Green light at last for £50m Bangor regeneration project

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A £50 million regeneration project for Bangor has finally been given the green light after being held up in a Stormont department for over a year due to flooding concerns.

Local politicians have welcomed news that the investment plan for the Queen’s Parade area, approved by Ards and North Down Council in January 2021, would not be “called in” by the Infrastructure Minister Nichola Mallon, and would instead be returned to the council to finish the application process.

Councillors as well as local residents had become increasingly incensed at the hold-up coming from the Rivers Agency, which the department said had been carrying out an assessment on the planning application in relation to it falling within the flood inundation zone of Clandeboye Lake.

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The lake is over two miles away, and land between the lake and the seafront had continued to see planning applications approved without intervention.

The plans for Bangor were approved more than a year ago by the councilThe plans for Bangor were approved more than a year ago by the council
The plans for Bangor were approved more than a year ago by the council

The proposed scheme, developed by Bangor Marine Ltd, will see extensive work to a run-down area of the town. It will involve the building of new homes, a 66-bedroom hotel, a cinema and leisure facility, a public realm scheme, new streets, an events space and new cafes and restaurants.

The applicant said the project will create approximately 100 jobs per annum during construction, and 700 further jobs once it is “operational”.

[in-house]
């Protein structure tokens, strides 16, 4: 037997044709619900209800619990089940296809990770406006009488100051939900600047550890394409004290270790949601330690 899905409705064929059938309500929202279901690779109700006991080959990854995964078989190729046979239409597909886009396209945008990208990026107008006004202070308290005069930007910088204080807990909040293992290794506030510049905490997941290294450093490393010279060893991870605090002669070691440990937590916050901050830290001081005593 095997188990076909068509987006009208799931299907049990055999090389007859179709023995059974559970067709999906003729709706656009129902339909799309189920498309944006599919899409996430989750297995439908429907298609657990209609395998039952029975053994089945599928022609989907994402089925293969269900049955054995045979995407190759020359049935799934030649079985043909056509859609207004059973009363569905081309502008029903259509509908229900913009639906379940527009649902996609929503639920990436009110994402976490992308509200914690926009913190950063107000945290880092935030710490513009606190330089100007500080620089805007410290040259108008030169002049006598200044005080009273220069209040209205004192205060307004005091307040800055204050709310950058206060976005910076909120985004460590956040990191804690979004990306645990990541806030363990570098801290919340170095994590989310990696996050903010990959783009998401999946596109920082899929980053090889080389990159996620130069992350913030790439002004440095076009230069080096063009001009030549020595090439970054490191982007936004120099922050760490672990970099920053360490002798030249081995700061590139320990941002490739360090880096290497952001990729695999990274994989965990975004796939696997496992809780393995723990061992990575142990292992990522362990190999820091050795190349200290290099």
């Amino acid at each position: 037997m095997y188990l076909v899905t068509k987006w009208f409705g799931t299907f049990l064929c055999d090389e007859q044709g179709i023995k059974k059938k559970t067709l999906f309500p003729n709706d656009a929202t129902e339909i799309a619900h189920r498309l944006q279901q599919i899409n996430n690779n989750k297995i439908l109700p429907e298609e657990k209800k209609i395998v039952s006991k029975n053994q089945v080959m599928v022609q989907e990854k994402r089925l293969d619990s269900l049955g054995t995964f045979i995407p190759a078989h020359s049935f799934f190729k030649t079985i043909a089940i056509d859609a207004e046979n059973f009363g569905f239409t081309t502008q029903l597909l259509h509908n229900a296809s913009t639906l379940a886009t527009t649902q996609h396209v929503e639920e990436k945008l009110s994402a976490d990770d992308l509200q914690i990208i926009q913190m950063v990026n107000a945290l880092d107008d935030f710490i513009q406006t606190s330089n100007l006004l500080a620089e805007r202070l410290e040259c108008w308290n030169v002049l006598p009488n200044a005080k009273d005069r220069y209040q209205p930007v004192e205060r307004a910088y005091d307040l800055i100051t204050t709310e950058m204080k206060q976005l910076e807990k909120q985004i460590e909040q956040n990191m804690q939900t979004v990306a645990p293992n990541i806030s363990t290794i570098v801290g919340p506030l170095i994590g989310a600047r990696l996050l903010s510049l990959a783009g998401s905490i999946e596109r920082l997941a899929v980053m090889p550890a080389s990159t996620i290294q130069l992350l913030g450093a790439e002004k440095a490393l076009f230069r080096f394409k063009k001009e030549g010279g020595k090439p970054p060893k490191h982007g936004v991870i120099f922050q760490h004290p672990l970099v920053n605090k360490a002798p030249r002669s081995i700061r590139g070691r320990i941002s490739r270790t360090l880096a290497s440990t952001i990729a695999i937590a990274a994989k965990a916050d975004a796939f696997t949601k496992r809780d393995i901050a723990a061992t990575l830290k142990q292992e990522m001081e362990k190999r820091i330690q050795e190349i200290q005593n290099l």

The former B&M Bargains, Oxfam and Hospice shops on Main Street will be demolished, as well as other buildings on King Street, Southwell Road and Queen’s Parade.

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An online petition calling for an end to the Stormont delay had gathered over 1,000 signatures.

Ms Mallon said: “After fully examining all matters involved I have concluded, in this instance, that this application does not raise issues of such importance that their impact is considered to extend to a sub-regional or regional level, and the circumstances of this case are not considered exceptional such as to render use of my power to ‘call in’ the application.”

Mayor of Ards and North Down, Councillor Mark Brooks said: “I am absolutely delighted that Minister Mallon has ended this long-running impasse. Finally we have the green light for the Queen’s Parade development to proceed.

“I know there will be a collective cheer across the town as so many have been eagerly awaiting this positive news. I would like to thank all the residents and businesses that have taken time over recent weeks to write to the minister to lobby for this decision – community action has paid fantastic dividends. 

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“The Queen’s Parade development, combined with the council’s own plans to regenerate Bangor Waterfront, offers the potential for more than £110m of investment ... over the next 10 years, delivering new attractions, accommodations and commercial opportunities. There is every reason to look forward with hope and excitement.”